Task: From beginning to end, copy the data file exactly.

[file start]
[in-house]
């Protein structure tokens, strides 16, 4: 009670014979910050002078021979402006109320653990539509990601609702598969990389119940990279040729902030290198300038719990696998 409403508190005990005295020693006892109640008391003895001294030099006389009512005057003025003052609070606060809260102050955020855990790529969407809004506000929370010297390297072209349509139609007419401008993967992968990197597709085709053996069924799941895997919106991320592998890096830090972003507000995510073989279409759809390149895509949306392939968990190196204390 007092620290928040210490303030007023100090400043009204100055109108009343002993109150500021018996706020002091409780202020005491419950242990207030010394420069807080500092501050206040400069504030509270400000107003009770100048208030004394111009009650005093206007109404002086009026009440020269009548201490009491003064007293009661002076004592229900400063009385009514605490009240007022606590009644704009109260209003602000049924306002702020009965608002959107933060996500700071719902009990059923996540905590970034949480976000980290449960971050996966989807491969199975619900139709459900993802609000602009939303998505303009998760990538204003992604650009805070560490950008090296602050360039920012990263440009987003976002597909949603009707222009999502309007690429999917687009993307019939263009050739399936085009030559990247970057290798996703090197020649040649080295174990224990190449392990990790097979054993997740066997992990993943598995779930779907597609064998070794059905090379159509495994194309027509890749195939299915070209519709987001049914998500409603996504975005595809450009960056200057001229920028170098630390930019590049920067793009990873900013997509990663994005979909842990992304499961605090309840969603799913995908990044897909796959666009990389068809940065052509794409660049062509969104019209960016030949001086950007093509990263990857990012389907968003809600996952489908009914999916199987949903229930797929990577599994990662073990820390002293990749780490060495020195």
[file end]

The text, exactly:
[in-house]
């Protein structure tokens, strides 16, 4: 009670014979910050002078021979402006109320653990539509990601609702598969990389119940990279040729902030290198300038719990696998 409403508190005990005295020693006892109640008391003895001294030099006389009512005057003025003052609070606060809260102050955020855990790529969407809004506000929370010297390297072209349509139609007419401008993967992968990197597709085709053996069924799941895997919106991320592998890096830090972003507000995510073989279409759809390149895509949306392939968990190196204390 007092620290928040210490303030007023100090400043009204100055109108009343002993109150500021018996706020002091409780202020005491419950242990207030010394420069807080500092501050206040400069504030509270400000107003009770100048208030004394111009009650005093206007109404002086009026009440020269009548201490009491003064007293009661002076004592229900400063009385009514605490009240007022606590009644704009109260209003602000049924306002702020009965608002959107933060996500700071719902009990059923996540905590970034949480976000980290449960971050996966989807491969199975619900139709459900993802609000602009939303998505303009998760990538204003992604650009805070560490950008090296602050360039920012990263440009987003976002597909949603009707222009999502309007690429999917687009993307019939263009050739399936085009030559990247970057290798996703090197020649040649080295174990224990190449392990990790097979054993997740066997992990993943598995779930779907597609064998070794059905090379159509495994194309027509890749195939299915070209519709987001049914998500409603996504975005595809450009960056200057001229920028170098630390930019590049920067793009990873900013997509990663994005979909842990992304499961605090309840969603799913995908990044897909796959666009990389068809940065052509794409660049062509969104019209960016030949001086950007093509990263990857990012389907968003809600996952489908009914999916199987949903229930797929990577599994990662073990820390002293990749780490060495020195």